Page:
Half-a-Dream — Bailey Clark

Bailey Clark is a book artist and papermaker currently finishing a residency at UC Santa Barbara’s College of Creative Studies.

Instagram: @baiclark    

Website: https://www.dimsumranchpress.com/

In 2018, Bailey had an opportunity to watch Donovan’s Reef  (1963) at the Alamo Drafthouse in San Francisco. The term “half-caste,” which one of the main characters uses to describe the mix-race children, provoked the audience enough to solicit audible gasps. It brought her to examine the ways in which people of color have been discriminated against in printed mediums such as the Louisiana Literacy Test administered in the 1960’s with the purpose of hindering colored voters by means of a series of poorly worded questions.

Test takers had ten minutes to answer thirty questions and one incorrect answer would mean failure. Bailey created a representation of the absence of time which she feels embodied by the removal of the original clock from the handmade paper.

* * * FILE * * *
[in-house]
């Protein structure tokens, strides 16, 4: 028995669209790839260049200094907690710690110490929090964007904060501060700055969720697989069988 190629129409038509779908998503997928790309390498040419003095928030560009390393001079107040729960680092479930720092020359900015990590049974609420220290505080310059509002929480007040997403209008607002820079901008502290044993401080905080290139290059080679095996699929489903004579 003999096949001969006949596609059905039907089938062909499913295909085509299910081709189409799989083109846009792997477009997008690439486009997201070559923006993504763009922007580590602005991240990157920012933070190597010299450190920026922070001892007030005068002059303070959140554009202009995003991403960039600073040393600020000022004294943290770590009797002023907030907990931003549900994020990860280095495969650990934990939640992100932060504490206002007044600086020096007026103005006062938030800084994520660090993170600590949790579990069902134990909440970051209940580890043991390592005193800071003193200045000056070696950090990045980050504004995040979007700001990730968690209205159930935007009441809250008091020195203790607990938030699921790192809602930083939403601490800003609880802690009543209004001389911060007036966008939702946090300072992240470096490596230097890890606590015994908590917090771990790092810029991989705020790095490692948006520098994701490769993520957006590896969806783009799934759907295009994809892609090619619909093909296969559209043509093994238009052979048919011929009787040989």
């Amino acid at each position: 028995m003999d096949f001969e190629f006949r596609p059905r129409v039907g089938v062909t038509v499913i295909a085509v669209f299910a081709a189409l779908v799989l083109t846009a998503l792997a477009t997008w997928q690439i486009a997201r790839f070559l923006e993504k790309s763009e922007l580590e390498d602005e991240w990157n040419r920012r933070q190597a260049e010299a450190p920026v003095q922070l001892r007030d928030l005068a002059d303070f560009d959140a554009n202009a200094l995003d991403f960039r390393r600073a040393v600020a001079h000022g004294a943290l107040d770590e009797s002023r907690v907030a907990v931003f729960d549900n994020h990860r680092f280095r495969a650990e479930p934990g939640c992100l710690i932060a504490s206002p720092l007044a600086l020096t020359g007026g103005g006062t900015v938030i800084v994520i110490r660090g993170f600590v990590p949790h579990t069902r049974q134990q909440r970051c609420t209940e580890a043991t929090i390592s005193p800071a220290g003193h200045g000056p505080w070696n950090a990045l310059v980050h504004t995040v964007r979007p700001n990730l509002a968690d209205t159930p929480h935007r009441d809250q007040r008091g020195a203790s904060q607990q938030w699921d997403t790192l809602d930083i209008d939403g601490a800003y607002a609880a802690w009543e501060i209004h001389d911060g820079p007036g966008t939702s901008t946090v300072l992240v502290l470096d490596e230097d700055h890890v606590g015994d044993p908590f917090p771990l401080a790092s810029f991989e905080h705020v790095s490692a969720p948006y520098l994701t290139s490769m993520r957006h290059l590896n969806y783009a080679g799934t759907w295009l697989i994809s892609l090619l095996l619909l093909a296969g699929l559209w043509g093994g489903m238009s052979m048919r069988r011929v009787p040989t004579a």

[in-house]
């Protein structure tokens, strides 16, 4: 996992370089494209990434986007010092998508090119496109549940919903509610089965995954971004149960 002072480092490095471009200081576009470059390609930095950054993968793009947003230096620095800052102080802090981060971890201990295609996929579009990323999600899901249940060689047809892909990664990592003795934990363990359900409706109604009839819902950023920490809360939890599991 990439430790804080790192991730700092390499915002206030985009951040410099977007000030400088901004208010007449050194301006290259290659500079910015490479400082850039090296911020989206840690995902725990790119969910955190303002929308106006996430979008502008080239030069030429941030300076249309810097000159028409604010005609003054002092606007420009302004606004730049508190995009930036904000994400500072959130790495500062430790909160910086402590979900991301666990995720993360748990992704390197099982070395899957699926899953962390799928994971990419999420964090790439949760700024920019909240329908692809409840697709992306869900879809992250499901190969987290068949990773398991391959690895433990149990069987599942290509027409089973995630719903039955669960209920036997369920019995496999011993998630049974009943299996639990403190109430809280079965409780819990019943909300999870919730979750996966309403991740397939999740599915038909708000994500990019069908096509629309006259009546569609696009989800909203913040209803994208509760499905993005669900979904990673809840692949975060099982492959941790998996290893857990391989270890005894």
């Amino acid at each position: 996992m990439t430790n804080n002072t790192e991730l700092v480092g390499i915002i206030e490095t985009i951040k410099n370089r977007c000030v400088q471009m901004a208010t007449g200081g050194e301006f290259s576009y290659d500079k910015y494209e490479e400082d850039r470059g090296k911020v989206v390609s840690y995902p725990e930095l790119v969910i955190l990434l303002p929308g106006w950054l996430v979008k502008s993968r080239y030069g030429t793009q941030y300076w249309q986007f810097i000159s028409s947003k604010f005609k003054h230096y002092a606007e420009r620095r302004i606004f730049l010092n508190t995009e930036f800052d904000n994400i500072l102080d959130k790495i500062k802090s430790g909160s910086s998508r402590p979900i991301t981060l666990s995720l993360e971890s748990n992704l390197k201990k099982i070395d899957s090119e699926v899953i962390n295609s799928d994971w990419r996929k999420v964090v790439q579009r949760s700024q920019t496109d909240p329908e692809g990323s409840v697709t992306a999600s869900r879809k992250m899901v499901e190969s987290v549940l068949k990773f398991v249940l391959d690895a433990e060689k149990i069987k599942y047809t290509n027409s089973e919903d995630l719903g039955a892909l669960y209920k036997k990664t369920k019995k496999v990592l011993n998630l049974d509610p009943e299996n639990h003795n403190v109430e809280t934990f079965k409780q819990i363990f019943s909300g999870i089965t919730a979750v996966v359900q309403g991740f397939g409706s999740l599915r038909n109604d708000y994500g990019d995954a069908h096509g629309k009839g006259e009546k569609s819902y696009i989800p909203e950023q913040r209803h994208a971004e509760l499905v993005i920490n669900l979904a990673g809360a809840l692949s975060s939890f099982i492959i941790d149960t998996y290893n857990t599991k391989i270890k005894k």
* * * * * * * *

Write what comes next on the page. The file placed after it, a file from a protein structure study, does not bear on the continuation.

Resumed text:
The study of typography and letterpress printing creates the basis for her belief in the humanistic qualities of objects. Typeface has an anatomy and a menagerie of terms used to describe its particular features such as a “body,” a “hairline,” a “shoulder,” etc. Similarly, a clock as a “face” and “hands.”

Bailey had students in Linda Ekstrom’s letterpress printing class take the test and discuss the relationship between the text and the reaction that the time restraint elicited. She believes the taking of the test is vital to understanding the presence of discrimination amongst disenfranchised voters. 

Bailey said: “I would like to thank the College of Creative Studies and Linda Ekstrom for selecting me to be the Artist in Residence, for offering me support and creative freedom. This work would have not been possible without the mentorship I received at Dieu Donne Paper and Pace Prints/Paper in New York. I am especially grateful for the guidance provided by Kim Yasuda, the students in Linda’s letterpress class who participated, and Diego Auchstetter. This work was thoughtfully documented and photographed with the help of Quinn Wilson.  “